James Birchler Named a Prestigious Curators' Professorship
Birchler is recognized around the world as an expert in the area of maize and Drosophila genetics. His laboratory recently developed the first artificial mini-chromosome in maize, the first demonstration and use of this technology to be accomplished in plants. Together with Reiner Veitia, they formulated the Gene Balance Hypothesis that synthesizes how regulatory mechanisms affect quantitative traits, dosage compensation, and certain evolutionary processes involving gene copy numbers. Birchler is the author of over 150 peer-reviewed articles, reviews, and book chapters and associate editor of Genetics and The Plant Cell, two leading scientific journals. He is recipient of a number of research grants, including, most recently, a five-year, $1.9 million grant from the National Science Foundation to support his research on artificial chromosome technology in maize.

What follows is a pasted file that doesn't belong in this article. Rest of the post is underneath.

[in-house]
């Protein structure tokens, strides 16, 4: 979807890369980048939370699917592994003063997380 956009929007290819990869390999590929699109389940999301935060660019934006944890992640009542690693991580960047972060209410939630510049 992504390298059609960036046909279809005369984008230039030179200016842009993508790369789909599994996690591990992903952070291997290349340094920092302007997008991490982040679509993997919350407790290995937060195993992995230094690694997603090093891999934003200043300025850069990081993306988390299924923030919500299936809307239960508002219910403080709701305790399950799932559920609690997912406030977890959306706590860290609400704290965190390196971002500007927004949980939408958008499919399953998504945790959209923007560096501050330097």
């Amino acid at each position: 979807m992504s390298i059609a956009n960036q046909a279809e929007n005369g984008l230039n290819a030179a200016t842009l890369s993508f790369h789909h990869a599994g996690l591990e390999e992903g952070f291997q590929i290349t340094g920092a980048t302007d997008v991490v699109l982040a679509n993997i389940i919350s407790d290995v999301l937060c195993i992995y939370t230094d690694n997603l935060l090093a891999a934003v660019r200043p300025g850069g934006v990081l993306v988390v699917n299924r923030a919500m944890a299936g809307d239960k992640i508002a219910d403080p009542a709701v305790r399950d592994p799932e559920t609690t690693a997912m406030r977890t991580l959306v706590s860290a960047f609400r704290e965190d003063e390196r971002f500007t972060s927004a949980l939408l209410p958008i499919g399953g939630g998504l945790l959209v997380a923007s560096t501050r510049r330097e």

Birchler has earned many honors for his research and teaching. He is a Fellow of the American Association for the Advancement of Science. He is also a recipient of the Outstanding Teaching Award from the MU Panhellenic Council and was named a 'teaching legend' by Mizzou Magazine. Birchler is sought after worldwide as a distinguished lecturer on genetics and chromosomal dosage effects.
He has been an active member of the MU Interdisciplinary Plant Group since 1996. As an IPG member, he engages in teaching and research that crosses divisional lines.
The Curators' Professorship is awarded to the UM System's most successful and prominent scholars, as identified by their departments and their peers in the field. Of the 7,600 UM faculty members, only 49 have been appointed to the rank of Curators' Professorship. Birchler is one of only three professors to receive this honor in 2009.##